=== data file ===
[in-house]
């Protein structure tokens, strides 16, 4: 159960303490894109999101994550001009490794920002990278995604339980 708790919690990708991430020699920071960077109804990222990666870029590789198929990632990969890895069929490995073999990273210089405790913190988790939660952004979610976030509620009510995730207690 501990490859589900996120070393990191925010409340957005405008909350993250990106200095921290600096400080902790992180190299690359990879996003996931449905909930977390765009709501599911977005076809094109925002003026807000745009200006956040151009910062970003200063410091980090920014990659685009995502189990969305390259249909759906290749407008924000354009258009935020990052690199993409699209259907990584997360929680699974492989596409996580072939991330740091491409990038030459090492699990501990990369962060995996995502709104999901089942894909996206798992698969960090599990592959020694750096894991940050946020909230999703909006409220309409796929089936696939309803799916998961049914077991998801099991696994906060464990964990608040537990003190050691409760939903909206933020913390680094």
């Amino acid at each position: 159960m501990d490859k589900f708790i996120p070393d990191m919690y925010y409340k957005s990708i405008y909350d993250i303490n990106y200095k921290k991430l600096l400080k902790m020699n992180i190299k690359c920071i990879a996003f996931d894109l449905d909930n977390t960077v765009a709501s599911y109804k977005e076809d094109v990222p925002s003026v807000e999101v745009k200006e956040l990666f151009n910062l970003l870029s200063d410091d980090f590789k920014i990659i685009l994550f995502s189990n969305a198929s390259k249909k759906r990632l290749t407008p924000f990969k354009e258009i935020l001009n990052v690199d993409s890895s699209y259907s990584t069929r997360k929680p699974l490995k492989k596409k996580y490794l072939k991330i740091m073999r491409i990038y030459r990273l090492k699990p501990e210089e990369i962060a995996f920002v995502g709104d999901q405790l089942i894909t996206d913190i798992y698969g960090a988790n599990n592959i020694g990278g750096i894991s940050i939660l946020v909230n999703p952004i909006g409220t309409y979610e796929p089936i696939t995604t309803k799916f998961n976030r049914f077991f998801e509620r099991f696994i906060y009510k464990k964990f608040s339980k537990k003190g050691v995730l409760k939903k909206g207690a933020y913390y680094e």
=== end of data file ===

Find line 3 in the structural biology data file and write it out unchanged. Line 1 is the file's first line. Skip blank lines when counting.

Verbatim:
């Amino acid at each position: 159960m501990d490859k589900f708790i996120p070393d990191m919690y925010y409340k957005s990708i405008y909350d993250i303490n990106y200095k921290k991430l600096l400080k902790m020699n992180i190299k690359c920071i990879a996003f996931d894109l449905d909930n977390t960077v765009a709501s599911y109804k977005e076809d094109v990222p925002s003026v807000e999101v745009k200006e956040l990666f151009n910062l970003l870029s200063d410091d980090f590789k920014i990659i685009l994550f995502s189990n969305a198929s390259k249909k759906r990632l290749t407008p924000f990969k354009e258009i935020l001009n990052v690199d993409s890895s699209y259907s990584t069929r997360k929680p699974l490995k492989k596409k996580y490794l072939k991330i740091m073999r491409i990038y030459r990273l090492k699990p501990e210089e990369i962060a995996f920002v995502g709104d999901q405790l089942i894909t996206d913190i798992y698969g960090a988790n599990n592959i020694g990278g750096i894991s940050i939660l946020v909230n999703p952004i909006g409220t309409y979610e796929p089936i696939t995604t309803k799916f998961n976030r049914f077991f998801e509620r099991f696994i906060y009510k464990k964990f608040s339980k537990k003190g050691v995730l409760k939903k909206g207690a933020y913390y680094e």